Tag Archives: Green chile

Green-chile stew

Green-chile stew is one of the reasons I find fall and winter exponentially more tolerable in Tucumcari than anywhere else I’ve ever lived. I’m pretty sure everybody in the entire state of New Mexico has a different recipe for this cool-weather staple, and everybody who makes it is sure his or her recipe is the best (and probably only proper) way to make it.

Here’s the way Celtic white trash from a town full of Italians makes New Mexico’s favorite winter dish: heavy on the potato, loaded with garlic, and doused with cheap beer for good measure.

Ingredients:
1 medium yellow onion
2 tbsp. olive oil
5-6 cloves of garlic
2 big baking potatoes
At least 1 lb. roasted green chiles
1 can diced tomatoes, drained (optional)
Decent-sized pork roast (at least 1 lb.; amounts aren’t precise, but never use more pork than chile)
1 can cheap beer
At least 1 tbsp. each of cumin and chile powder (or use my Mexican spice blend)
Salt to taste

Chop the onion and saute in olive oil in a cast-iron skillet until clear. If it browns a little bit, so much the better. While onion cooks, crush and mince the garlic and set aside, then dice the potatoes and chiles and toss them into the Crock-Pot along with the tomatoes (if using).

Trim the fat off the pork roast and cut the meat into bite-sized chunks. Transfer the onion to the Crock-Pot and brown the pork in the skillet. Add the minced garlic and saute briefly before adding the pork-garlic mixture to the Crock-Pot.

Deglaze the skillet with the beer and add the resulting liquid to the Crock-Pot. Stir in spices and salt, add water to cover, and cook on low overnight. Serve with warm flour tortillas.

There is no shame in eating a bowl of the finished stew for breakfast after dreaming about it all night as it simmers, but it will taste even better if you let it rest in the fridge all day and then warm it up for dinner.

NOTE: Green chile does not mean “any random chile pepper that is green.” Green chiles are a specific type of pepper grown in New Mexico and parts of Colorado.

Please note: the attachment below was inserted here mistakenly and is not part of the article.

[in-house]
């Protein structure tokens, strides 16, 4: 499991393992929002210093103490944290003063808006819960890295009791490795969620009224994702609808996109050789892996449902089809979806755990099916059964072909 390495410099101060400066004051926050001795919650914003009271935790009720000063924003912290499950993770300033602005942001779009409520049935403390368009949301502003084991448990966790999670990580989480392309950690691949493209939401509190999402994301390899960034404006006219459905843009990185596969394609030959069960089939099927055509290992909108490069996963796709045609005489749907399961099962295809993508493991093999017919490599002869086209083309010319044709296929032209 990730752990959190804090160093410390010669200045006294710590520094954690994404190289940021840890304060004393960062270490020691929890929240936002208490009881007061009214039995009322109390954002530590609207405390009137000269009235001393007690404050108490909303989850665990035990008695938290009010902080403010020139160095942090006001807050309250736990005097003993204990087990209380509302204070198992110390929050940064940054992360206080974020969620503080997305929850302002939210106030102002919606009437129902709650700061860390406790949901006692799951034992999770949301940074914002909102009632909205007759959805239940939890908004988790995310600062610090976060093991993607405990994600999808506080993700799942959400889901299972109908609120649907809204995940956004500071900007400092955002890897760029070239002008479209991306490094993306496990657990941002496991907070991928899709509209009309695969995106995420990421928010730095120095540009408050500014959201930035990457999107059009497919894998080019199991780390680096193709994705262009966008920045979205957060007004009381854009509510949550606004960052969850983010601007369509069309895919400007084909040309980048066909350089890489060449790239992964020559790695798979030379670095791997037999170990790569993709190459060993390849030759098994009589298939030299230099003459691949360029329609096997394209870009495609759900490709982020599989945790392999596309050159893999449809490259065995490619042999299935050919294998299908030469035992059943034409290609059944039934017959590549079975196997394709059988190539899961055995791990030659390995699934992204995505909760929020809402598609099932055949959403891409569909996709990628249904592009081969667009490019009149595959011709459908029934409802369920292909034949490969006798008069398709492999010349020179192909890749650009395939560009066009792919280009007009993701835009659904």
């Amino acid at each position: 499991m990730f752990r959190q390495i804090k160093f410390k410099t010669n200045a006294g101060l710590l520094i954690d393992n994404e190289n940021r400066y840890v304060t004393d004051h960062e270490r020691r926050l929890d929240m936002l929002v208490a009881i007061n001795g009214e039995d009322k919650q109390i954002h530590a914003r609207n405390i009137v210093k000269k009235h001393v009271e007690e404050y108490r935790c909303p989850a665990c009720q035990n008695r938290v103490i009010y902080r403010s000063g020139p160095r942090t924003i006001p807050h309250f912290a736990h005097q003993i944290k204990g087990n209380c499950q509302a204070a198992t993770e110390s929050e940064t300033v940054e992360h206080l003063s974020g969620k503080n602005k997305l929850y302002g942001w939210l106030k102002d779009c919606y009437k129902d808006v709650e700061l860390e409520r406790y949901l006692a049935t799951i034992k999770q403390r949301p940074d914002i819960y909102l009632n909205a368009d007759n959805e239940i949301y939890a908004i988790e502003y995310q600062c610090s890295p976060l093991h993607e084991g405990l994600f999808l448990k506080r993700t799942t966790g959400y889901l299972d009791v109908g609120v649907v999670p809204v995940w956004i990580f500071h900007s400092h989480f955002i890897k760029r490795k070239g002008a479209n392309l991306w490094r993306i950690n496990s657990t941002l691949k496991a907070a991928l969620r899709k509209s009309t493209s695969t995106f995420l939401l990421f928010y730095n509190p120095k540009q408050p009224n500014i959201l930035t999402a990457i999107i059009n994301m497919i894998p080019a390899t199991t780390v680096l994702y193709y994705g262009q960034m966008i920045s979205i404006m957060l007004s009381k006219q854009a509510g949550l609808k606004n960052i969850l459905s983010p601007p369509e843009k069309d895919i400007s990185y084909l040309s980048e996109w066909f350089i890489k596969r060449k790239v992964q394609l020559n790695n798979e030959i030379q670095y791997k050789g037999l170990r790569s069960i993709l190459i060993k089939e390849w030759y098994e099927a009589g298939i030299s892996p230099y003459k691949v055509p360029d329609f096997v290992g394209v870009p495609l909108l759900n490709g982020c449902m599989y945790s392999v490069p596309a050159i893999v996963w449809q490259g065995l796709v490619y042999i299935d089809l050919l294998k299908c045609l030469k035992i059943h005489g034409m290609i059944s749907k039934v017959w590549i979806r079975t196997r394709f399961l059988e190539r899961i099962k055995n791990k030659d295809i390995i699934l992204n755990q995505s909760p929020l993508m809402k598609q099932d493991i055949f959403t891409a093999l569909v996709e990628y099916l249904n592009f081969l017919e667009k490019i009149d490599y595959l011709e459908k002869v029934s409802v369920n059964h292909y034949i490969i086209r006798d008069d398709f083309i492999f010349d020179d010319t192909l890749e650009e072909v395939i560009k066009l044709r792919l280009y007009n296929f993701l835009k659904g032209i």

Emily

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Vegetarian Friday: Mashed potatoes and green-chile gravy

On vacation in 2014, I ordered something called a green-chile parfait at a little diner in Gallup, New Mexico, the name of which escapes me at the moment. Said parfait was a Coke glass in which the cook had layered mashed potatoes, green-chile sauce, and shredded cheddar cheese. The execution was kind of mediocre (I think they made the parfait and then microwaved it in the glass, because it had some hot and cold spots in it), but the idea? Brilliant.

I don’t have any parfait glasses, so I just made a bowl of skin-on mashed potatoes and topped it with green-chile sauce and shredded cheddar. It was delicious. Here’s how to make it:

1. Click over to the Visit Albuquerque website to get the green-chile sauce recipe I used. I forgot where I’d stashed my plain cumin, so I subbed a tablespoon or so of my usual homemade taco-seasoning mix for the cumin, and I upped the garlic to three cloves because I grew up in a town full of Italians, and if you’re going to use garlic, you might as well do it right. For the broth, I used a cup of water and three of those vegetable-stock cubes I froze last summer. It turned out very well.

Green-chile sauce is basically brown gravy with onions and green chiles in it. It's good on just about everything.
Green-chile sauce is basically brown gravy with onions and green chiles in it. It’s good on just about everything.

2. Bake two potatoes, cut them into chunks, and mash them up, skins and all. (Time-saving tip: Potatoes bake well in the Crock-Pot. Wash them up and cook a bunch at once; when they’re done, you can dice them up or mash them and freeze them for later use.)

3. Layer potatoes, green-chile sauce, and shredded cheddar in a bowl and nuke until the cheddar melts.

Serves two, with enough green chile left for a batch of huevos rancheros or a couple of wet burritos.

Emily